WPAOG Podcast

EP63 Leaving a Lasting Legacy at West Point with Carl Owens ‘78 and Kafi Joseph ‘03

Episode Summary

This episode features an interview with Carl Owens ‘78, and Kafi Joseph ‘03. In this episode, Carl and Kafi talk about the changes in diversity overtime at the academy, the importance of cultivating community through clubs and programs, and the strong legacies they left behind at West Point.

Episode Notes

This episode features an interview with Carl Owens ‘78, and Kafi Joseph ‘03.

Carl has over 30 years of experience as a proven Army leader with extensive management and hands-on experience gained by serving in numerous critical acquisition positions that provided direct support to the Warfighters. 

Kafi is currently the Chief of Staff for Metro DC at Accenture. Previously, she led sports, military, manufacturing, and strategy teams in four different countries. She’s an Army veteran, certified project management professional, an M.B.A. graduate from Georgetown University and an M.S. graduate in systems engineering from George Washington University.

In this episode, Carl and Kafi talk about the changes in diversity overtime at the academy, the importance of cultivating community through clubs and programs, and the strong legacies they left behind at West Point.


Episode Timestamps

(02:12) Backgrounds and introductions

(05:47) Experiences attending West Point

(22:29) Diversity over time at the academy

(30:15) Community through programs and clubs 

(37:11) Leaving a lasting legacy at West Point

(48:51) Last thoughts and parting advice



Carl Owens’ LinkedIn

Kafi Joseph’s LinkedIn

MaShon Wilson’s LinkedIn

West Point Association of Graduates

Episode Transcription

Narrator: Hello, and welcome to the WPAOG Podcast. This episode features an interview with Carl Owens, West Point class of 1978, and Kafi Joseph, West Point class of 2003. 

Carl has over 30 years of experience as a proven army leader with extensive management and hands-on experience gained by serving in numerous critical acquisition positions that provided direct support to the Warfighters. He has served as a leader of diverse groups of functional civilian, military, and contractor personnel. 

Kafi is currently the Chief of Staff for Metro DC at Accenture. Previously, she led sports, military, manufacturing, and strategy teams in four different countries. She's an Army veteran, certified project management professional, an MBA graduate from Georgetown University, and an MS graduate in systems engineering from George Washington University.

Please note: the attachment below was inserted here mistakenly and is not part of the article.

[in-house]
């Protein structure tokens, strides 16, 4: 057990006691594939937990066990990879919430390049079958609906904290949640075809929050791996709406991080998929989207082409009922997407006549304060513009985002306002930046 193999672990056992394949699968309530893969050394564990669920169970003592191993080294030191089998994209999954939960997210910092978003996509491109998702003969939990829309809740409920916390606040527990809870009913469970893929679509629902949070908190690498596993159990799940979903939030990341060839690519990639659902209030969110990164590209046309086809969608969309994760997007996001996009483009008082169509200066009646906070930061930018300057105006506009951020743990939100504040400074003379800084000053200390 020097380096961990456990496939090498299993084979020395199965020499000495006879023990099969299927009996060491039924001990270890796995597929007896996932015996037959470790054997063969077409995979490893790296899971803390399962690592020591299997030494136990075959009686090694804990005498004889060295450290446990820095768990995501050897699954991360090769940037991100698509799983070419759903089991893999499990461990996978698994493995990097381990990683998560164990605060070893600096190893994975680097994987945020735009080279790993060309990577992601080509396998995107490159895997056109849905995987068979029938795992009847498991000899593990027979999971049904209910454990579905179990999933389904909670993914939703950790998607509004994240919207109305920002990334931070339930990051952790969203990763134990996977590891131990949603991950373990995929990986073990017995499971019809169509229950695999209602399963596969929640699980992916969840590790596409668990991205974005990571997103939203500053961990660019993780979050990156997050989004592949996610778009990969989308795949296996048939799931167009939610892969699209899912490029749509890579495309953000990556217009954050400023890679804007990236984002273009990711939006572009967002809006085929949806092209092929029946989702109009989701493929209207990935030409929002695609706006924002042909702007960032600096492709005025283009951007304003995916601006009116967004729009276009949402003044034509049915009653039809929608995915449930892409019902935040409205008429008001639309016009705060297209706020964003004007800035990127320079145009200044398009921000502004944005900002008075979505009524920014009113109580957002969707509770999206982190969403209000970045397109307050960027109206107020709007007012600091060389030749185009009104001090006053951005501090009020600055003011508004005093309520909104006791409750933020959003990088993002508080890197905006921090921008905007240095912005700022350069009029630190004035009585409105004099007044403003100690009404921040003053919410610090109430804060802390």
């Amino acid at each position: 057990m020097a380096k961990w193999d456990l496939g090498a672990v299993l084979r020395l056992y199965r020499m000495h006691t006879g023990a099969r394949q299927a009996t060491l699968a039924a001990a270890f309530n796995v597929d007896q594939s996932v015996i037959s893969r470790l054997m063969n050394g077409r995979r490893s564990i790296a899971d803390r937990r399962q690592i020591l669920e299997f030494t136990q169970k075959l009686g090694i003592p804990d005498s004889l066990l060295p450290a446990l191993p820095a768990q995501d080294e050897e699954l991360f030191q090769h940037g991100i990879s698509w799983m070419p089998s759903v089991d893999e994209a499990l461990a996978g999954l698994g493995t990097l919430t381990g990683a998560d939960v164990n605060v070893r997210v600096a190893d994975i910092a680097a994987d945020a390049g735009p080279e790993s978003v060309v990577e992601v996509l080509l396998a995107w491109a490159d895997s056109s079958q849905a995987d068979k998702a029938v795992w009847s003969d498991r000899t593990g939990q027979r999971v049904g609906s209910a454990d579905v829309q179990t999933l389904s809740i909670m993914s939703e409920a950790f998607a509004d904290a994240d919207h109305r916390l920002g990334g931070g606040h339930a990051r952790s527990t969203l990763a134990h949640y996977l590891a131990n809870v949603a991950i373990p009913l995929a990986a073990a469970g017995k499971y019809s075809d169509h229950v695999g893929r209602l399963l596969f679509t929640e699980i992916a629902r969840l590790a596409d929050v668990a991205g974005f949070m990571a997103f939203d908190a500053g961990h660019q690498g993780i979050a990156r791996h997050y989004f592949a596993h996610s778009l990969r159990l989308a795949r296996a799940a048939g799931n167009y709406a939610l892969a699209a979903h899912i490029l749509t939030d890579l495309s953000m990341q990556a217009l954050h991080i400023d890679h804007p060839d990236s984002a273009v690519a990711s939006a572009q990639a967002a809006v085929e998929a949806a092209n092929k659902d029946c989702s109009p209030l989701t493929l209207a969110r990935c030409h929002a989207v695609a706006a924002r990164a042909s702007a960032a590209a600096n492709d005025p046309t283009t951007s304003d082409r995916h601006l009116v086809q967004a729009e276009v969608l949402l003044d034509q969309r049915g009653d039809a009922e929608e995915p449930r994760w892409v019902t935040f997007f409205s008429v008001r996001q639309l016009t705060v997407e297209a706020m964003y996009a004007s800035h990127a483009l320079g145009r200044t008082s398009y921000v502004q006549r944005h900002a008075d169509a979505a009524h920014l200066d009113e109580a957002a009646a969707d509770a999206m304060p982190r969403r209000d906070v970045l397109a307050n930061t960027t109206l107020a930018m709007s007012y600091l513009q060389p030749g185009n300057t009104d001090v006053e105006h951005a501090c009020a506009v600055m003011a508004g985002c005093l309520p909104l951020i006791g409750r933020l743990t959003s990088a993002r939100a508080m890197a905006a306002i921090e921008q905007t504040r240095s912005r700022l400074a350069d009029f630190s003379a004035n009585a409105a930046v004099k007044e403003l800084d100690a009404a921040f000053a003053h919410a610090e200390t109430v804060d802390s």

In this episode, Carl and Kafi talk about the changes in diversity over time at the academy, the importance of cultivating community through clubs and programs, and the strong legacies they left behind at West Point. 

Now, please enjoy this interview between Carl Owens, West Point class of 1978, Kafi Joseph, West Point class of 2003, and your host MaShon Wilson, Global Business Strategy and Operations Lead for Go-to-Market at Google, and West Point grad, class of 2011.

[00:01:37] MaShon Wilson: Good afternoon. We're here on the West Point AOG Podcast. I'm your host today, MaShon Wilson. I'm a 2011 grad. I'm privileged here to have two guests join me. One, Mr. Carl Owens. He's a class of 1978. And then also Ms. Kafi Joseph, class 2003. 

What we'll do here today is we're gonna discuss a couple interesting topics. One specifically focusing on Do More Together and their impact as an organization, but also looking at the importance of racial equity and inclusion from where the academy was in the seventies to where we are now and kind of how things have changed. And so my two guests here, they'll talk a little bit about their backgrounds, provide a little more insight as to their journey at the academy and in the military.

And then we'll kind of dive into some interesting topics from there. And so without further delay, let me turn it over. Mr. Carl Owens give a brief introduction about himself, uh, kind of where he is coming from, his background and kind of his influence at the